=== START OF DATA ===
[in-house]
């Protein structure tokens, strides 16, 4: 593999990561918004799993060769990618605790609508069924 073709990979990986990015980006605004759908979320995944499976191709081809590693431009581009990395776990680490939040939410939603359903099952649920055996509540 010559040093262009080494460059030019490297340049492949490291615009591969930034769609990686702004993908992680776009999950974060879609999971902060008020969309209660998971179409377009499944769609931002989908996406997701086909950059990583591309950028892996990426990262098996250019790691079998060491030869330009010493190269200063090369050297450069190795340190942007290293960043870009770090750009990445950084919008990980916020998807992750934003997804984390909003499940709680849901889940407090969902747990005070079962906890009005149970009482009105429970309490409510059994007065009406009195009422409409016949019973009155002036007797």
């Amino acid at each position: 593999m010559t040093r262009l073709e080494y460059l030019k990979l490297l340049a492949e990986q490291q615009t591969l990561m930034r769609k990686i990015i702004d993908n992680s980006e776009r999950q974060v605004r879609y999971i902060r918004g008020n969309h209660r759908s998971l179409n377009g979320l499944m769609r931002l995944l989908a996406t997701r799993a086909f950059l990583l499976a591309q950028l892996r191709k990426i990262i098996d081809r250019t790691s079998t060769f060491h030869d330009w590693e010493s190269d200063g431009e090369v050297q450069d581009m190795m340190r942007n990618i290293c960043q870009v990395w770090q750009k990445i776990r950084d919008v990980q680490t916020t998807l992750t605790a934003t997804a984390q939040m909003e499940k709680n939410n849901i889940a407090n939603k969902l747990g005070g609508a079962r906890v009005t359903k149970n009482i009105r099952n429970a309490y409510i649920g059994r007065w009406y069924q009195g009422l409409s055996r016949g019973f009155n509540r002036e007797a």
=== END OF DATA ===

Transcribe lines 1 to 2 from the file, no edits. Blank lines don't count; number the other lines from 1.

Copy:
[in-house]
């Protein structure tokens, strides 16, 4: 593999990561918004799993060769990618605790609508069924 073709990979990986990015980006605004759908979320995944499976191709081809590693431009581009990395776990680490939040939410939603359903099952649920055996509540 010559040093262009080494460059030019490297340049492949490291615009591969930034769609990686702004993908992680776009999950974060879609999971902060008020969309209660998971179409377009499944769609931002989908996406997701086909950059990583591309950028892996990426990262098996250019790691079998060491030869330009010493190269200063090369050297450069190795340190942007290293960043870009770090750009990445950084919008990980916020998807992750934003997804984390909003499940709680849901889940407090969902747990005070079962906890009005149970009482009105429970309490409510059994007065009406009195009422409409016949019973009155002036007797």